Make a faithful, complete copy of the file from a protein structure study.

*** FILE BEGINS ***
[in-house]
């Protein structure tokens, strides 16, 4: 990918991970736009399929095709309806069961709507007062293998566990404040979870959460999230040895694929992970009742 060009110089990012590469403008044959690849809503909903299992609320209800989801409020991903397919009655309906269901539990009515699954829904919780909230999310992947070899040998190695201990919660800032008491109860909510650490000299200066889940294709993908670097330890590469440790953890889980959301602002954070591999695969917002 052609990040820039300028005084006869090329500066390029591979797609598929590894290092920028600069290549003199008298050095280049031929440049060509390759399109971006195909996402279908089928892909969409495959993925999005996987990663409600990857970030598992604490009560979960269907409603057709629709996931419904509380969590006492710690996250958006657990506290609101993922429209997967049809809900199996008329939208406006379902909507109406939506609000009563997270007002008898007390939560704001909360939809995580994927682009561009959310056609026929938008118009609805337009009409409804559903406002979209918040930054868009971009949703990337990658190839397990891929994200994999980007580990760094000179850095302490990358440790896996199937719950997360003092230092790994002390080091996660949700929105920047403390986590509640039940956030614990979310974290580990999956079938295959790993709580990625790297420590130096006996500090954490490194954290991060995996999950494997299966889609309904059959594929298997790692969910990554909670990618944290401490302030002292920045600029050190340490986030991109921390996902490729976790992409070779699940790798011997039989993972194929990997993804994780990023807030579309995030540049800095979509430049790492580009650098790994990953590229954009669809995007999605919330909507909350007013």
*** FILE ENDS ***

[in-house]
């Protein structure tokens, strides 16, 4: 990918991970736009399929095709309806069961709507007062293998566990404040979870959460999230040895694929992970009742 060009110089990012590469403008044959690849809503909903299992609320209800989801409020991903397919009655309906269901539990009515699954829904919780909230999310992947070899040998190695201990919660800032008491109860909510650490000299200066889940294709993908670097330890590469440790953890889980959301602002954070591999695969917002 052609990040820039300028005084006869090329500066390029591979797609598929590894290092920028600069290549003199008298050095280049031929440049060509390759399109971006195909996402279908089928892909969409495959993925999005996987990663409600990857970030598992604490009560979960269907409603057709629709996931419904509380969590006492710690996250958006657990506290609101993922429209997967049809809900199996008329939208406006379902909507109406939506609000009563997270007002008898007390939560704001909360939809995580994927682009561009959310056609026929938008118009609805337009009409409804559903406002979209918040930054868009971009949703990337990658190839397990891929994200994999980007580990760094000179850095302490990358440790896996199937719950997360003092230092790994002390080091996660949700929105920047403390986590509640039940956030614990979310974290580990999956079938295959790993709580990625790297420590130096006996500090954490490194954290991060995996999950494997299966889609309904059959594929298997790692969910990554909670990618944290401490302030002292920045600029050190340490986030991109921390996902490729976790992409070779699940790798011997039989993972194929990997993804994780990023807030579309995030540049800095979509430049790492580009650098790994990953590229954009669809995007999605919330909507909350007013």